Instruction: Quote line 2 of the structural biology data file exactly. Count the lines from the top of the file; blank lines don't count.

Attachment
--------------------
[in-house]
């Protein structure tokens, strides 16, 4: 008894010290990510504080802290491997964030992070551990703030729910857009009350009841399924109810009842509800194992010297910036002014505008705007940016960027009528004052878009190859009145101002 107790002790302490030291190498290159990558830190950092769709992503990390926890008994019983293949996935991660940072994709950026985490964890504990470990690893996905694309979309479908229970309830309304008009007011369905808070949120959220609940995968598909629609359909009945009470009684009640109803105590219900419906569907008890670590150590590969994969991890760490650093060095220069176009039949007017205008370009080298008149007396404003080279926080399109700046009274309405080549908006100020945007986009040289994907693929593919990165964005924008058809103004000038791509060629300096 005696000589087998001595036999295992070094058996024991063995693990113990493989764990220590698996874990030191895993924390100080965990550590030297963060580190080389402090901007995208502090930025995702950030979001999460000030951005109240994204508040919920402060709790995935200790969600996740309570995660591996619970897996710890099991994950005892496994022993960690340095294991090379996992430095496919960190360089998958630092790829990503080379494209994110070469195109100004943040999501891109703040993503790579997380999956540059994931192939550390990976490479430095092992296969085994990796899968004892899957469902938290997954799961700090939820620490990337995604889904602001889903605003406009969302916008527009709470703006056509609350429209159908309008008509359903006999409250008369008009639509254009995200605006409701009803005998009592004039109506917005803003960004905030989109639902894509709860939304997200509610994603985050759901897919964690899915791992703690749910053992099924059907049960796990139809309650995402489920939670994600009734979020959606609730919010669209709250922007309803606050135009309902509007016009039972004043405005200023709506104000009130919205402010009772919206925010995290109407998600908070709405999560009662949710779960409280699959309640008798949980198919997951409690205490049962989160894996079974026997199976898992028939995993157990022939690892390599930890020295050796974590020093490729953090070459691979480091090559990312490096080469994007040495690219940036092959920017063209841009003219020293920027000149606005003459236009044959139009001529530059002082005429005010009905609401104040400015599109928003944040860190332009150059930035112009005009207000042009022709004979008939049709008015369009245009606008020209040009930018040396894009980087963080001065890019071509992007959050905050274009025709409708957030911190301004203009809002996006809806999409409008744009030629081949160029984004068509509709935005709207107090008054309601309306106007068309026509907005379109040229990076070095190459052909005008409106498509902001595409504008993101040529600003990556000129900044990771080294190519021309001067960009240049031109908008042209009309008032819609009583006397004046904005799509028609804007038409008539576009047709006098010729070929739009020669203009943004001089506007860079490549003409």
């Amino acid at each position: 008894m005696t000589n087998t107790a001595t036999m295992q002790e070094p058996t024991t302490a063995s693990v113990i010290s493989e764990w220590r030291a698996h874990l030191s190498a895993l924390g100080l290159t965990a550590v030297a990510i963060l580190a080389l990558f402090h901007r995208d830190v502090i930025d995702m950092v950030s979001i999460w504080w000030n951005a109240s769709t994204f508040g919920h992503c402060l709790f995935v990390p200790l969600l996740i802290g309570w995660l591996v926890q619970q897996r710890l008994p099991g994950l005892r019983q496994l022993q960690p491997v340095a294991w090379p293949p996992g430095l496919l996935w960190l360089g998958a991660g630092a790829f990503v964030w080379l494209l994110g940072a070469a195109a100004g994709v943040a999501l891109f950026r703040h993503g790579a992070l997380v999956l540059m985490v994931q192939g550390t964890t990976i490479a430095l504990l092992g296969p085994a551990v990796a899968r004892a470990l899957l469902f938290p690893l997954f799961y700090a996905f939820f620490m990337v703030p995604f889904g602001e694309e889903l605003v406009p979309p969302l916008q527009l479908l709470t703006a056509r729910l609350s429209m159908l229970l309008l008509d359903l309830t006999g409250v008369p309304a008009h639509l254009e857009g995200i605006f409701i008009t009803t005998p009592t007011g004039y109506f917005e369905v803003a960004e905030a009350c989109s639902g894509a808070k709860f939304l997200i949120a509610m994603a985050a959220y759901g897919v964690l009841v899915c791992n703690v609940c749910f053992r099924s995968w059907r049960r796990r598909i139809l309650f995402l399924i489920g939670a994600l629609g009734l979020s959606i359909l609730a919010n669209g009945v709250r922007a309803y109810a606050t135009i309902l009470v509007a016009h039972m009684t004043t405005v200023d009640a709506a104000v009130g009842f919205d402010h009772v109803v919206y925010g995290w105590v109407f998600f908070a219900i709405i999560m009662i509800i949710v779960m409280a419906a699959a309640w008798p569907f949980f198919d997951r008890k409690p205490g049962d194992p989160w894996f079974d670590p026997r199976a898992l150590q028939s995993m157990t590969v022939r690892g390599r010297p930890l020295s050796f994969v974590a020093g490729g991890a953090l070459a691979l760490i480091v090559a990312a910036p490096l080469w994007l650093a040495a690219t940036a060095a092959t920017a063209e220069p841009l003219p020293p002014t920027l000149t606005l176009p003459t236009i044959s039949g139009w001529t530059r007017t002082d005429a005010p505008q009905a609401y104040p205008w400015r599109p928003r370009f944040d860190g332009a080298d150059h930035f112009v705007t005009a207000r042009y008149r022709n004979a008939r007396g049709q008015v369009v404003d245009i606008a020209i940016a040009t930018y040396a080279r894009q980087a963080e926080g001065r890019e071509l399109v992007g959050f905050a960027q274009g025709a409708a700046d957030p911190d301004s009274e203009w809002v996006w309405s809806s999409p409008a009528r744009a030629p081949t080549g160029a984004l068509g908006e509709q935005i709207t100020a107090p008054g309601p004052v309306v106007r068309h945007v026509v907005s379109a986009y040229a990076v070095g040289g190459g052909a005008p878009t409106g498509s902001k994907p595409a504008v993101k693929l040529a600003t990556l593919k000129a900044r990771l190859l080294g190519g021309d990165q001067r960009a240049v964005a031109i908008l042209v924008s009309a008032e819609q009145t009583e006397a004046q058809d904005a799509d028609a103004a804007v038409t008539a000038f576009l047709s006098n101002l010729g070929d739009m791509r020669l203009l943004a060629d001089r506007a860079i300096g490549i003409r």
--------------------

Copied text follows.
């Protein structure tokens, strides 16, 4: 008894010290990510504080802290491997964030992070551990703030729910857009009350009841399924109810009842509800194992010297910036002014505008705007940016960027009528004052878009190859009145101002 107790002790302490030291190498290159990558830190950092769709992503990390926890008994019983293949996935991660940072994709950026985490964890504990470990690893996905694309979309479908229970309830309304008009007011369905808070949120959220609940995968598909629609359909009945009470009684009640109803105590219900419906569907008890670590150590590969994969991890760490650093060095220069176009039949007017205008370009080298008149007396404003080279926080399109700046009274309405080549908006100020945007986009040289994907693929593919990165964005924008058809103004000038791509060629300096 005696000589087998001595036999295992070094058996024991063995693990113990493989764990220590698996874990030191895993924390100080965990550590030297963060580190080389402090901007995208502090930025995702950030979001999460000030951005109240994204508040919920402060709790995935200790969600996740309570995660591996619970897996710890099991994950005892496994022993960690340095294991090379996992430095496919960190360089998958630092790829990503080379494209994110070469195109100004943040999501891109703040993503790579997380999956540059994931192939550390990976490479430095092992296969085994990796899968004892899957469902938290997954799961700090939820620490990337995604889904602001889903605003406009969302916008527009709470703006056509609350429209159908309008008509359903006999409250008369008009639509254009995200605006409701009803005998009592004039109506917005803003960004905030989109639902894509709860939304997200509610994603985050759901897919964690899915791992703690749910053992099924059907049960796990139809309650995402489920939670994600009734979020959606609730919010669209709250922007309803606050135009309902509007016009039972004043405005200023709506104000009130919205402010009772919206925010995290109407998600908070709405999560009662949710779960409280699959309640008798949980198919997951409690205490049962989160894996079974026997199976898992028939995993157990022939690892390599930890020295050796974590020093490729953090070459691979480091090559990312490096080469994007040495690219940036092959920017063209841009003219020293920027000149606005003459236009044959139009001529530059002082005429005010009905609401104040400015599109928003944040860190332009150059930035112009005009207000042009022709004979008939049709008015369009245009606008020209040009930018040396894009980087963080001065890019071509992007959050905050274009025709409708957030911190301004203009809002996006809806999409409008744009030629081949160029984004068509509709935005709207107090008054309601309306106007068309026509907005379109040229990076070095190459052909005008409106498509902001595409504008993101040529600003990556000129900044990771080294190519021309001067960009240049031109908008042209009309008032819609009583006397004046904005799509028609804007038409008539576009047709006098010729070929739009020669203009943004001089506007860079490549003409």